“Winning is everything,” Donald Trump often said as he campaigned for president. “Nothing is presidential except victory.”
This week, Trump suffered a major defeat when he couldn’t force a House vote for the healthcare bill he endorsed. But Trump being Trump, he said it wasn’t really a defeat; it was a success in disguise.
“Here’s the good news,” he told the Washington Post. “Healthcare is now totally the property of the Democrats…. I’ve been saying for years that the best thing is to let Obamacare explode and then go make a deal.”
That’s not how the presidency is supposed to work, of course. Voters aren’t likely to blame Democrats for the fact that Republicans couldn’t get their act together. Nor should they. Besides, only a month ago, Trump renewed his pledge to replace Obamacare “immediately” — with “something great.” His failure isn’t just a broken promise; it means he’s abandoning, at least temporarily, one of his party’s central goals.
The way Trump’s effort failed raises a larger question with consequences for the rest of his agenda: Does the president understand his own job description?
The way Trump’s effort failed raises a larger question with consequences for the rest of his agenda: Does the president understand his own job description? Although he’s gloried in the showy, imperial parts of the presidency — speaking at rallies, signing executive orders — a big part of any president’s job consists of steering his agenda through Congress. And many of Trump’s priorities, including tax reform, will require legislation. That means persuading members of Congress to vote yes, a task that should be easier when the president’s party controls both houses.
But on his first time out, it didn’t work. The great marketer wasn’t very persuasive — even among his putative allies.
What went wrong?
First, Trump never bothered to learn the details of the bill he was trying to sell. “Nobody knew healthcare could be so complicated,” he declared last month.
Second, Trump signaled repeatedly that that his heart wasn’t in the effort — that he’d be just as happy, maybe happier, if the bill didn’t pass. His aides insisted that it not be called “Trumpcare”; they preferred “Ryancare,” implicitly assigning blame to the Speaker of the House. What congressman would be eager to vote for a flawed bill if the president wasn’t fully committed?
Third, Trump never sold the bill to the public. His spokesman claimed last week that he “left everything on the field,” but that didn’t include something as simple as giving a speech to the nation. Polls showed the bill winning the support of as few as 17% of voters, another reason for members of Congress to flee.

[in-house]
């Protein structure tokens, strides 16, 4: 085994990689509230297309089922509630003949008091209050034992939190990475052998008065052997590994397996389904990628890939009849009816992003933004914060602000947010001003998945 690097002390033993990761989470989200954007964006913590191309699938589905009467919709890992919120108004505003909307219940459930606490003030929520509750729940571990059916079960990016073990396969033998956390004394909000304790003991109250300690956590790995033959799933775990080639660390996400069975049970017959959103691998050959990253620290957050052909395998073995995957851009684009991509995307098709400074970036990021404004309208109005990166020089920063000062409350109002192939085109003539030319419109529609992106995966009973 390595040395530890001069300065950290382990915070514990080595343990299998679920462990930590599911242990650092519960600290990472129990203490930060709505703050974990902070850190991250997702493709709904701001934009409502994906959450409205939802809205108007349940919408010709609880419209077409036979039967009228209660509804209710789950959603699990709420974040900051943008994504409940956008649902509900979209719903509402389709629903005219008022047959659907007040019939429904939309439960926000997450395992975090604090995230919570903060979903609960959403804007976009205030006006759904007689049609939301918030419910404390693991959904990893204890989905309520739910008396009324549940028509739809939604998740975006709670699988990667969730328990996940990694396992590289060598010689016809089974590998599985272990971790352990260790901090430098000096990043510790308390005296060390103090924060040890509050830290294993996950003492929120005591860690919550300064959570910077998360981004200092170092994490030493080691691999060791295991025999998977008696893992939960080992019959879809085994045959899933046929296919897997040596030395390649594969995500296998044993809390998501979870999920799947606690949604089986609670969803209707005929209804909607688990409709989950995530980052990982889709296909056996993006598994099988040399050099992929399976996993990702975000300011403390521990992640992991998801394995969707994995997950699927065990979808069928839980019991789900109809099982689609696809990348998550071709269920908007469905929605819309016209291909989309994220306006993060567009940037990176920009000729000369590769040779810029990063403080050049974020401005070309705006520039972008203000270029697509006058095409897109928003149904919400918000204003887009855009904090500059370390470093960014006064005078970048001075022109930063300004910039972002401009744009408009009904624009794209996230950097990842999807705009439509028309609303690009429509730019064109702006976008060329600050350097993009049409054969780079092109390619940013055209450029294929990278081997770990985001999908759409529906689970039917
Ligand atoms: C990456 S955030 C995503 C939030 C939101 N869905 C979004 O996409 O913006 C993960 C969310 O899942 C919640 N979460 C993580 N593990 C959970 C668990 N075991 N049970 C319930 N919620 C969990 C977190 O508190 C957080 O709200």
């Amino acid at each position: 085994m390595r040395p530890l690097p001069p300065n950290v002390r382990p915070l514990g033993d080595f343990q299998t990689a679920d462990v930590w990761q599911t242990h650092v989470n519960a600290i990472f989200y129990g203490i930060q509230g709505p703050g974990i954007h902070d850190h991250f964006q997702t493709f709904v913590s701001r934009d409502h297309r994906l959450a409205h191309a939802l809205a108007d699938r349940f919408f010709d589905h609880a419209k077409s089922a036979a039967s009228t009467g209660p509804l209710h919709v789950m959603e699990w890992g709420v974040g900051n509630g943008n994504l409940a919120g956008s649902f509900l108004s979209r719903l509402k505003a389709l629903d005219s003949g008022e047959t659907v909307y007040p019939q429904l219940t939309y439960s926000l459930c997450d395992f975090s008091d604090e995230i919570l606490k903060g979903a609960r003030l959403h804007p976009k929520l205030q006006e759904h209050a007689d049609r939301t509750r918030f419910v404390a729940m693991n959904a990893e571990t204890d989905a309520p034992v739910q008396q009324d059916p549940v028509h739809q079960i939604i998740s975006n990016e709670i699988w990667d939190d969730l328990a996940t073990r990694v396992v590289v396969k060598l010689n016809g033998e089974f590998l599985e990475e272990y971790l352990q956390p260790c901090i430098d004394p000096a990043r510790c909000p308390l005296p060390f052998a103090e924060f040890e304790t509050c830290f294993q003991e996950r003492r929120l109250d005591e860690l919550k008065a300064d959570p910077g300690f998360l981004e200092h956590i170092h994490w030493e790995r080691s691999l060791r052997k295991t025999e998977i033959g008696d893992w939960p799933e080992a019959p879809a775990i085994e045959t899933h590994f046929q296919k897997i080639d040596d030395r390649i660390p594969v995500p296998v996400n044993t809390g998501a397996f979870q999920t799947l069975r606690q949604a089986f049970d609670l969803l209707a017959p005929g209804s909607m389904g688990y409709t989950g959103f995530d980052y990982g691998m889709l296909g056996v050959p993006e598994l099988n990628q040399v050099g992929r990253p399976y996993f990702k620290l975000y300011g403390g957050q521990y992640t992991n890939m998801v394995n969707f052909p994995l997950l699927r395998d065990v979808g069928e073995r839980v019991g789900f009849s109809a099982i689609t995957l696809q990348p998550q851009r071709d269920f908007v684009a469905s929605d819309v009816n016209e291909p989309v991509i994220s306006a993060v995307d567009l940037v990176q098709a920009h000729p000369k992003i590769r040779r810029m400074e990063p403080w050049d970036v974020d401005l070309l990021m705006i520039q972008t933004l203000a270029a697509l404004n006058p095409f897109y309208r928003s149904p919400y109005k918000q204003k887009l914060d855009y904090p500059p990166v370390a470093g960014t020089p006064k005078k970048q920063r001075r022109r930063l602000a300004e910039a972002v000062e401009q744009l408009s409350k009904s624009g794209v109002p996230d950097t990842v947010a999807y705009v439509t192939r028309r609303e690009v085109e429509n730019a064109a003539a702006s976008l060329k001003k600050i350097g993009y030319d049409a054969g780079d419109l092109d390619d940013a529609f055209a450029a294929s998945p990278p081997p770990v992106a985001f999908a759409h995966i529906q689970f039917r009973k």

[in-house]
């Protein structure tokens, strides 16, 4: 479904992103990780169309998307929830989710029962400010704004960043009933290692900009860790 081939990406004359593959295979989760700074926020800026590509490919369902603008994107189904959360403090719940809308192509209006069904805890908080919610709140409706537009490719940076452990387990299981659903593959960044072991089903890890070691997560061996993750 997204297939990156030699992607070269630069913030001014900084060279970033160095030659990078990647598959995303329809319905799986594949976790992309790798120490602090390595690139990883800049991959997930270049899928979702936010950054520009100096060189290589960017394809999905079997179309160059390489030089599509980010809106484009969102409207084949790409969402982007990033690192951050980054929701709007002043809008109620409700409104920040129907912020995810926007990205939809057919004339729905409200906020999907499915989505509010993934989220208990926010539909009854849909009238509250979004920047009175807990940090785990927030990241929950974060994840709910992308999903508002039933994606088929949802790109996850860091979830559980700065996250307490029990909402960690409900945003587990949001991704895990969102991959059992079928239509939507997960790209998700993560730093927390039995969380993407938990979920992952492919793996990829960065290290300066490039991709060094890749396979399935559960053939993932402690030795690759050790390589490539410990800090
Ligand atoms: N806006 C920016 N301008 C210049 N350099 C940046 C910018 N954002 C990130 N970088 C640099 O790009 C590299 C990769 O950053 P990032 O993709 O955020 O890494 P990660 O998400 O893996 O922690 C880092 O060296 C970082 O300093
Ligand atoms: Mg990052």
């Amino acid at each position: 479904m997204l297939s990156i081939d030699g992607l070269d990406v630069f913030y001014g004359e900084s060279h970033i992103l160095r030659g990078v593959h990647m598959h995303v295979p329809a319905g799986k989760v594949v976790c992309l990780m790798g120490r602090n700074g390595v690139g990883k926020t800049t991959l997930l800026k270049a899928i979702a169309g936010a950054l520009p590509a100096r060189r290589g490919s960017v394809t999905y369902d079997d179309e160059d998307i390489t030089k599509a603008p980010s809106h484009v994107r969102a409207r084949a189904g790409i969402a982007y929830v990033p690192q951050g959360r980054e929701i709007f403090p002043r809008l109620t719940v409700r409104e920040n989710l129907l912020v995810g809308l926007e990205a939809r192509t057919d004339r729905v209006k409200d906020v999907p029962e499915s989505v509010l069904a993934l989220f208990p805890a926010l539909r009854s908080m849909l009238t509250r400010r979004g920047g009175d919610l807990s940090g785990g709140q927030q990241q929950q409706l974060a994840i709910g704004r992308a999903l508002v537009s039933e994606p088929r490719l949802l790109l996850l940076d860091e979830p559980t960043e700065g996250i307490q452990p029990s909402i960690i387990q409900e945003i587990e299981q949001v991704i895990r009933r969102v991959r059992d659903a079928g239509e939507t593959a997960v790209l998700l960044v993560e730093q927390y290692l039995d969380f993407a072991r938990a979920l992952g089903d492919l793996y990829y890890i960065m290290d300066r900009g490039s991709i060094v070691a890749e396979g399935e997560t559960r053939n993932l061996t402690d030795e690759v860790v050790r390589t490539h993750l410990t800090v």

Fourth, he couldn’t strong-arm wavering lawmakers.
Trump’s main argument was that anyone who voted against the bill would suffer when they ran for reelection. But the members of Congress, most of whom have run more times than the president, didn’t believe him.
One reason is that the lawmakers most opposed to the bill, the far-right Freedom Caucus, don’t need Trump to raise money for their campaigns. Powerful conservative organizations, including the constellation of groups around Charles and David Koch, promised millions of dollars to underwrite them if they voted no.
Meanwhile, moderate Republicans from the northeast deserted the president for a simpler reason: they fear their voters more than they fear him. Trump isn’t very popular right now, especially in the New York and California districts many of those moderates are clinging to.
Power is cumulative; it rests on what the late presidential scholar Richard E. Neustadt called “reputation.”
“The greatest danger to a president’s influence,” he wrote, is whether other politicians expect him to succeed or fail. “If his failures seem to form a pattern, the consequence is bound to be a loss of faith in his effectiveness next time.”
That’s why Trump has even more on the line in his next battle, over tax reform — an issue, he’ll find, that’s every bit as complicated as healthcare.
I’m going to make a wild guess here and bet that Trump never read Neustadt’s “Presidential Power.” Aides have said that he’s not much of a reader. He is, however, listed as the author of 18 books, and he may find some useful lessons in those works. In “The Art of the Deal,” for example, he weighs the pros and cons of punishing his enemies.
“When people treat me badly … my general attitude, all my life, has been to fight back very hard. The risk is you’ll make a bad situation worse.”
Or he could simply ask for a briefing on how his predecessors have coped with setbacks.
Both Jimmy Carter and Bill Clinton had rough first years. Both had a hard time persuading their own party to enact their agendas, including healthcare bills. Both saw their standing sag in the polls.
But their presidencies had different outcomes. Carter never quite mastered the art of congressional persuasion; his tenure ended after a single term. Clinton did better, with bipartisan deal-making (on welfare reform) and brinkmanship (on the budget).
Trump hasn’t tried either of those techniques yet. Is he willing to learn from his mistakes?
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